Compounding the problem was the sheer volume of attempts by Jimmy Butler. Among players who took at least 240 threes—the number Butler hoisted up—only Josh Smith's percentage of 26.4 was worse than Butler's 28.3.
Unless he puts in a ton of time over the offseason and shows some serious improvement, the coaching staff may need to limit his attempts.
When you miss a three or long jump shot, the rebound often goes long, essentially making it an automatic outlet pass for the opposition. Those long boards turn into transition opportunities, making it harder to get stops.
Chicago needs fewer of those bricks and more makes. With two draft picks in the middle of the first round, the Bulls may be able to find a floor spacer who can make their offense run more efficiently.
The Amnesty Provision
Whenever I advocate a player losing his job, I feel like Kramer's friend Toby heckling Jerry in the fifth season of Seinfeld. I feel bad, but at least in this case, there's clearly some writing on the wall.
Carlos Boozer is set to make $16.8 million next season. It's cap space that could be better spent on someone else.
He's already averaging fewer minutes than his backup—28.2 compared to 28.7—and the team is more effective when Gibson is on the floor.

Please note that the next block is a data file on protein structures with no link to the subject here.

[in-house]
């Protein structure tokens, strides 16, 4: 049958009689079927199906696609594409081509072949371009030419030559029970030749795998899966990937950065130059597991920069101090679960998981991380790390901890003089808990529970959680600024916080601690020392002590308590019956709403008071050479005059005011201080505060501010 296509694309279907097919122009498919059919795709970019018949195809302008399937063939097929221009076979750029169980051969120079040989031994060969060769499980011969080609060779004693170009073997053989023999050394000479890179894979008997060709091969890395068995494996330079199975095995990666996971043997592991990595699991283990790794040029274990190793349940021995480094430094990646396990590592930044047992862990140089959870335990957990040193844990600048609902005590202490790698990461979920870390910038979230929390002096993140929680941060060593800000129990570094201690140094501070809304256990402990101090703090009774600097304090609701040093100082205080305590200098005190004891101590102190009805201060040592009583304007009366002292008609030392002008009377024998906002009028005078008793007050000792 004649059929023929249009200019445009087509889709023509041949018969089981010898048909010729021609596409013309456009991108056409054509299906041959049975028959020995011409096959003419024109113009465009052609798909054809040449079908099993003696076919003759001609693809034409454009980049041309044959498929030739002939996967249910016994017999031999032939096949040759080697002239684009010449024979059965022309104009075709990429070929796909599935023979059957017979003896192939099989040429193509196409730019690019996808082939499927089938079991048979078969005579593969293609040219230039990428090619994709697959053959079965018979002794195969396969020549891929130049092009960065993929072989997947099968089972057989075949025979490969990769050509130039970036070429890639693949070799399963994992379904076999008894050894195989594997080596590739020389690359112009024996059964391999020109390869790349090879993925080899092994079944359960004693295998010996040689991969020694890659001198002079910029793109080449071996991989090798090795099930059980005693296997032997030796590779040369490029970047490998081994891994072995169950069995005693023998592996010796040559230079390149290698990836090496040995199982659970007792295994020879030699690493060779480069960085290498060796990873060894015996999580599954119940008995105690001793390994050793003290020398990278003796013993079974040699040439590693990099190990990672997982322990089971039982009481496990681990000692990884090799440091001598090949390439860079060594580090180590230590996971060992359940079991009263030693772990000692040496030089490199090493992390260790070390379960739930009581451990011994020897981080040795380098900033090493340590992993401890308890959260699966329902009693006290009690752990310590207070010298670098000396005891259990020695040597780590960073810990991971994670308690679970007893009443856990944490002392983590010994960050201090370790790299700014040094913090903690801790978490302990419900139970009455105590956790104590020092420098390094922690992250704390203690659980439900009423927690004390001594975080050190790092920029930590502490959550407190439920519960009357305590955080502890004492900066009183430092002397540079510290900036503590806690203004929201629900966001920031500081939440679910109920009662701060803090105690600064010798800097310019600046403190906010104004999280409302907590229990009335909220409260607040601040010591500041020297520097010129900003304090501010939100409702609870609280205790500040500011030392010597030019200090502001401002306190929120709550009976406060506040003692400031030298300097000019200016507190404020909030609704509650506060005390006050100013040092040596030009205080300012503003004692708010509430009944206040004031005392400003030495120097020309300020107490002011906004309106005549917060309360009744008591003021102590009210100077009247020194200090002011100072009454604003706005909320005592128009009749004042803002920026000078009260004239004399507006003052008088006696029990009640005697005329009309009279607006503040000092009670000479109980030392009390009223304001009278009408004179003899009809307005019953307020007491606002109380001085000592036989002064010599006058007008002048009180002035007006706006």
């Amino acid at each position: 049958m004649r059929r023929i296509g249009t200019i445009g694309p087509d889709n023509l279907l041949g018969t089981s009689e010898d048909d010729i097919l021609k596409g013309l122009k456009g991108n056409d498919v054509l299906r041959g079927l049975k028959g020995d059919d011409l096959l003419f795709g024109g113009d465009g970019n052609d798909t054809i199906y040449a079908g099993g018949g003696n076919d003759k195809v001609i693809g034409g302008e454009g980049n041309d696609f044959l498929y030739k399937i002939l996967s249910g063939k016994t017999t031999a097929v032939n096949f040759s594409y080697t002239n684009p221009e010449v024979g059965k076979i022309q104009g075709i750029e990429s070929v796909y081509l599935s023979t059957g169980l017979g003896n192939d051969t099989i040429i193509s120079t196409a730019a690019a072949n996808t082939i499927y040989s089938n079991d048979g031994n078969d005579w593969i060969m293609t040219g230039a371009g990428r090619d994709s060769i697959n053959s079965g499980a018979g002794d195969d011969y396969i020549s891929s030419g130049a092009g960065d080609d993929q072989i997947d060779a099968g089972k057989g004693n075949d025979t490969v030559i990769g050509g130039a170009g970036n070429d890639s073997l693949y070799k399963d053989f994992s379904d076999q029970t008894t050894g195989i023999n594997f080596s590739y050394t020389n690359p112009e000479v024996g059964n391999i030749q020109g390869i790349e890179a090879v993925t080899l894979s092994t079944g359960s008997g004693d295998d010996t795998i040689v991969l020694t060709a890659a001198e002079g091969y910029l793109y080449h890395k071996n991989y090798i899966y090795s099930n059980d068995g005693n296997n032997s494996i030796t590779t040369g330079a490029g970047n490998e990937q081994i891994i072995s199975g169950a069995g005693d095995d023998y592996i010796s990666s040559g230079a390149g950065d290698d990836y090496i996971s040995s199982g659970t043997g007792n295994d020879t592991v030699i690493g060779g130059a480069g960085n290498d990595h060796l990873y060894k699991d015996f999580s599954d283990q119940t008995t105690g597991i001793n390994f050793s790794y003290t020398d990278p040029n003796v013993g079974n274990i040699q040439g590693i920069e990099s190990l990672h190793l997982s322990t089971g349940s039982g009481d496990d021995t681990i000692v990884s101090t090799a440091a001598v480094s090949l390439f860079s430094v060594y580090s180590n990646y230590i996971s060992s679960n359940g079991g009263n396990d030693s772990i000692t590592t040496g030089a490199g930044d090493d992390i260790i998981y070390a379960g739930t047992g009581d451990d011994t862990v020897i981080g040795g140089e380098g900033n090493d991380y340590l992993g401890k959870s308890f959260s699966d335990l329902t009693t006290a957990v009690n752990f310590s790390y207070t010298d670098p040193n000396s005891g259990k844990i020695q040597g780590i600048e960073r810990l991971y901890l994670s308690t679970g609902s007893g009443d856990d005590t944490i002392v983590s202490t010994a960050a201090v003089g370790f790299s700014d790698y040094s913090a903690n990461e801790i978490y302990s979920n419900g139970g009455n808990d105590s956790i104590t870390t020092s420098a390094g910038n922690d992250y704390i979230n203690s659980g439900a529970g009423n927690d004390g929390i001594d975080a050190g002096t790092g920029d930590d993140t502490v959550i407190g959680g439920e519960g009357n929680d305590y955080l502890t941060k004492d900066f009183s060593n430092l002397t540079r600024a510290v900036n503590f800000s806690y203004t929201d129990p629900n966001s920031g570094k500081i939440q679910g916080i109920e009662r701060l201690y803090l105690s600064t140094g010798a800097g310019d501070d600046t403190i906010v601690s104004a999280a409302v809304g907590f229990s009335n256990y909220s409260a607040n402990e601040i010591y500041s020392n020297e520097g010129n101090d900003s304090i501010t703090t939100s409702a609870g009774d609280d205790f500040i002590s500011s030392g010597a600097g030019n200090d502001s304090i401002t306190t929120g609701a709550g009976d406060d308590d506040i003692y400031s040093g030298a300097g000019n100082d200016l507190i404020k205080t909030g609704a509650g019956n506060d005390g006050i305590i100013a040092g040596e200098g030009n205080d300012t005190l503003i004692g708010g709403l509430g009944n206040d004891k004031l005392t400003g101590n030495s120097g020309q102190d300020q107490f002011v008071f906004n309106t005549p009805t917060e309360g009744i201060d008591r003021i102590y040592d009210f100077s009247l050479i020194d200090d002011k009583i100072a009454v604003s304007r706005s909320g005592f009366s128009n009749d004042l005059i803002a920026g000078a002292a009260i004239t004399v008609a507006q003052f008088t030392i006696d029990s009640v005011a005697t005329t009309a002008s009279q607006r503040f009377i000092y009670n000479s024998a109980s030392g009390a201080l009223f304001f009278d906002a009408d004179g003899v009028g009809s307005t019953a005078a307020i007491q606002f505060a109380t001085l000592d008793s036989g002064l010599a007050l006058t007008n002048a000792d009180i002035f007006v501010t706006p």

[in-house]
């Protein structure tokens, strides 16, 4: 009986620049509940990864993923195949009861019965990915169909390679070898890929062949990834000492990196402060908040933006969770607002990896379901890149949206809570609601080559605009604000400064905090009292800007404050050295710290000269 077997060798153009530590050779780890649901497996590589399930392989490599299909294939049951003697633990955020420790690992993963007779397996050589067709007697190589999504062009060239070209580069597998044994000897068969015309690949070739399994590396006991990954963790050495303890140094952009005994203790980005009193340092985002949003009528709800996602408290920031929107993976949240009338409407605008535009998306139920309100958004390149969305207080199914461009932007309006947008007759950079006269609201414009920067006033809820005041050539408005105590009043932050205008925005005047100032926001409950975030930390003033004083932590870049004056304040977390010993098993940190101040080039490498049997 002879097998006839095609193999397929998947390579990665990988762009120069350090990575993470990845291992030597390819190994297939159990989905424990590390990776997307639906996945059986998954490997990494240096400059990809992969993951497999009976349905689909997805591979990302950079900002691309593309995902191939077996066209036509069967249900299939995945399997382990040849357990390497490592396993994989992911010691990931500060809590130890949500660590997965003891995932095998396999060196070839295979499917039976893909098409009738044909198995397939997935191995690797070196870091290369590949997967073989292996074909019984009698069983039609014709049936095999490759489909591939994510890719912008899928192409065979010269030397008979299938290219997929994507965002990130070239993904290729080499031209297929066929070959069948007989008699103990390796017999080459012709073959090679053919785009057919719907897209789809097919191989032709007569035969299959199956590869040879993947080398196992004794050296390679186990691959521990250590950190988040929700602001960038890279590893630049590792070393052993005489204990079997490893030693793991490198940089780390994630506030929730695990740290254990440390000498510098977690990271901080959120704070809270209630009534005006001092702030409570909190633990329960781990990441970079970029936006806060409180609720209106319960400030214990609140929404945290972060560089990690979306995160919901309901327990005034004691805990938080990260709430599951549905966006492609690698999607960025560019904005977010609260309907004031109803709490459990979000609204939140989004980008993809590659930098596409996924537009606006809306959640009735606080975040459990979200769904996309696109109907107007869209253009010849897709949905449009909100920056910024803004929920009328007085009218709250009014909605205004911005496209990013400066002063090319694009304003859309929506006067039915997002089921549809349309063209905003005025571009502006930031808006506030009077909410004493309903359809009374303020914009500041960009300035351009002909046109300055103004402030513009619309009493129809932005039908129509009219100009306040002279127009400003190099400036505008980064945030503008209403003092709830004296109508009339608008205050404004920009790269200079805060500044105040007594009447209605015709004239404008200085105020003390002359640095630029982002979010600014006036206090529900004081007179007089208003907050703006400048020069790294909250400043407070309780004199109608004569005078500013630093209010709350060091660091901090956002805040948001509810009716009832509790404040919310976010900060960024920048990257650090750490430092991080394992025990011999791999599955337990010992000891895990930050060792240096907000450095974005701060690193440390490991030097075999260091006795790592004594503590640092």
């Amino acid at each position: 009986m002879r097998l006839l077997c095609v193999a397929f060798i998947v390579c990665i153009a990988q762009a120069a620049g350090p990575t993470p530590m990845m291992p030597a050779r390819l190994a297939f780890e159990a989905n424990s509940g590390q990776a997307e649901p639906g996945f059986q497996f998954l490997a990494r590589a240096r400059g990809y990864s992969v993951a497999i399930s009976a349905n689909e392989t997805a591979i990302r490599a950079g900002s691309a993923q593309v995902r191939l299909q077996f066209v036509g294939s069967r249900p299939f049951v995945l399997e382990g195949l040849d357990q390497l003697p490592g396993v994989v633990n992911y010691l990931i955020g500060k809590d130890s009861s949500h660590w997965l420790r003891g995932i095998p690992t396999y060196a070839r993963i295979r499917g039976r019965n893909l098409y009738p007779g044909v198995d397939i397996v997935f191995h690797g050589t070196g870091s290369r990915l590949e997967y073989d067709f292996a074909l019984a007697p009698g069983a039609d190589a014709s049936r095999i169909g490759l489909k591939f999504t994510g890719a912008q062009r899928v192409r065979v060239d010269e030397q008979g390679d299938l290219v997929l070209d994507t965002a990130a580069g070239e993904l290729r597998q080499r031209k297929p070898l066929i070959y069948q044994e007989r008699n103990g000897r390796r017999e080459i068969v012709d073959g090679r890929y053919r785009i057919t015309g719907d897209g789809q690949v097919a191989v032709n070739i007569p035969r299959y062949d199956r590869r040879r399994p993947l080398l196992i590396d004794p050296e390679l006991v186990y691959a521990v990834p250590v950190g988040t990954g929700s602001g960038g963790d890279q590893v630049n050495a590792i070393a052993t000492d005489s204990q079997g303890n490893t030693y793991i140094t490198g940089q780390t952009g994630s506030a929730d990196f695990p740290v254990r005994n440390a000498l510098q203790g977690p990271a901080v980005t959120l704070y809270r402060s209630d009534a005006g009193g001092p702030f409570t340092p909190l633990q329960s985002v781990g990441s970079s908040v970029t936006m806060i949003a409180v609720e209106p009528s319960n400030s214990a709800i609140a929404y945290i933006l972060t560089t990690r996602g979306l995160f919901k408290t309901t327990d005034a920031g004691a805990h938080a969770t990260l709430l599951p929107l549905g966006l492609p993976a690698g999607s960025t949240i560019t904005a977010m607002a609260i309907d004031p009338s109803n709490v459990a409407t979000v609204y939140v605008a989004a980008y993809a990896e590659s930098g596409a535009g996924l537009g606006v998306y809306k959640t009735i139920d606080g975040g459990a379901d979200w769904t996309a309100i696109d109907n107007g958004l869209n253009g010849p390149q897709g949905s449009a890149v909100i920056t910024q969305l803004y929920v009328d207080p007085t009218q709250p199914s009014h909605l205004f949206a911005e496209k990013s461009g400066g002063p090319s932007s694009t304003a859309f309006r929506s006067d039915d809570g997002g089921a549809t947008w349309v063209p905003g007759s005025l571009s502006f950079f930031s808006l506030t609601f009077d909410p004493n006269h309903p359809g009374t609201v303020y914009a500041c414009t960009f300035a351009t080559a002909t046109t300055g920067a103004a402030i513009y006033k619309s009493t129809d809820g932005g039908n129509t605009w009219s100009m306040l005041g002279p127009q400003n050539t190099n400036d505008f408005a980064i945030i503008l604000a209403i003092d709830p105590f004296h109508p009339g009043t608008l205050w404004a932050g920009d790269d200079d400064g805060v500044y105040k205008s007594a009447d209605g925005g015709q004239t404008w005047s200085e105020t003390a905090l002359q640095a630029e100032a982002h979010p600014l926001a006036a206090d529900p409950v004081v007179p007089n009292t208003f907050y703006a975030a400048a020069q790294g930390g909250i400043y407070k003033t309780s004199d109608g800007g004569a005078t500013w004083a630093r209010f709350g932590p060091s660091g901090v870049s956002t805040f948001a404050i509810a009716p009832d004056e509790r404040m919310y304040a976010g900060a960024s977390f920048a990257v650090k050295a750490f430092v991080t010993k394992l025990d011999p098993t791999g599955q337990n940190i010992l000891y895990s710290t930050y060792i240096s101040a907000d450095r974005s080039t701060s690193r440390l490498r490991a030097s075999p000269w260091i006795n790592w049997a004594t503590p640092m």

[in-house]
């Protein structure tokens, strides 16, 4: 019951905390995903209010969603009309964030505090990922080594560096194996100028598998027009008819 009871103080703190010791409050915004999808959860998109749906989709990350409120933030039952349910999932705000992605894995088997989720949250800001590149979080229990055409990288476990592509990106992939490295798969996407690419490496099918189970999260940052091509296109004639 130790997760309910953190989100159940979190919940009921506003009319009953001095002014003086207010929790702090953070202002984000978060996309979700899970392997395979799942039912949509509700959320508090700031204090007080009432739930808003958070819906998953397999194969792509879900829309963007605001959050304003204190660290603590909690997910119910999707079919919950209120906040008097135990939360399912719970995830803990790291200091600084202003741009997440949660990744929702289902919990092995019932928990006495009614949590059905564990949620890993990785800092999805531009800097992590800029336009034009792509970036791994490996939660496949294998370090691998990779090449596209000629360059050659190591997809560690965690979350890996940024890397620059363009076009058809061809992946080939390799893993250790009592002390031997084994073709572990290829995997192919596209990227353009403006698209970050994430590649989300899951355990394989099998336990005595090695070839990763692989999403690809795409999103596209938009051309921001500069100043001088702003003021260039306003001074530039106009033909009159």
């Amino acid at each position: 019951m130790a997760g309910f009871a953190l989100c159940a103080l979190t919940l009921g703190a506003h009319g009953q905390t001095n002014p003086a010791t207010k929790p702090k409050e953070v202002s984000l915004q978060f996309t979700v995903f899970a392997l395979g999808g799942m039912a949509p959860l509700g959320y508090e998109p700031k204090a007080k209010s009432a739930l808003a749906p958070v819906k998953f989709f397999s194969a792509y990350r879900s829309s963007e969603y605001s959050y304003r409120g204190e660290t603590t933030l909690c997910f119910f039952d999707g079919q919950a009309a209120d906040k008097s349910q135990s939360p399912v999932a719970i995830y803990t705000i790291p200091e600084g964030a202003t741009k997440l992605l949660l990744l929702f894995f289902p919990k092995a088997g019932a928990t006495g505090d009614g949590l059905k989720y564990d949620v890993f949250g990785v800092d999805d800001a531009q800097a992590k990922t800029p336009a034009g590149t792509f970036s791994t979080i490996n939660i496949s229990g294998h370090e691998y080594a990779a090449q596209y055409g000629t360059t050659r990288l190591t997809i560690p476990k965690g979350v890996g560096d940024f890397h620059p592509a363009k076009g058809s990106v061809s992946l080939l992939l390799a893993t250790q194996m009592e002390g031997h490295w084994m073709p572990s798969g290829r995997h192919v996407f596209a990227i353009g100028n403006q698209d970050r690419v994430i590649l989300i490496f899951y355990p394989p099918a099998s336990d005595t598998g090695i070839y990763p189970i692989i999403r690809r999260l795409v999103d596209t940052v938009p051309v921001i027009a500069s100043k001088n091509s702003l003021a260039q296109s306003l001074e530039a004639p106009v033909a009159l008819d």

One difference is defense. When Boozer's in the game, opponents score 3.2 more points per 100 possessions than when he's on the bench. When Gibson plays, opponents score 1.4 fewer points per 100 possessions.
But that's not all. The offense was better with Gibson this season too—plus-3.4 points when Gibson plays and minus-4.9 with Boozer.
A few reasons Chicago is better offensively with Gibson include his shooting, offensive rebounding and ability to draw fouls:
Gibson is ready to be the starting power forward for the Bulls, and since that's the case, Boozer's huge salary is really just clogging Chicago's cap sheet.
Don't feel bad for him if he does get released with the amnesty provision though. He'll still get paid, but that money won't count against the cap. Plus, he can come heckle the heckler if he'd like. I wouldn't blame him.
Offense, Offense, Offense!
The Bulls were a fun watch for the last couple months of the season because of their gritty style and the inspired play of Noah. But ultimately, they need someone who can score.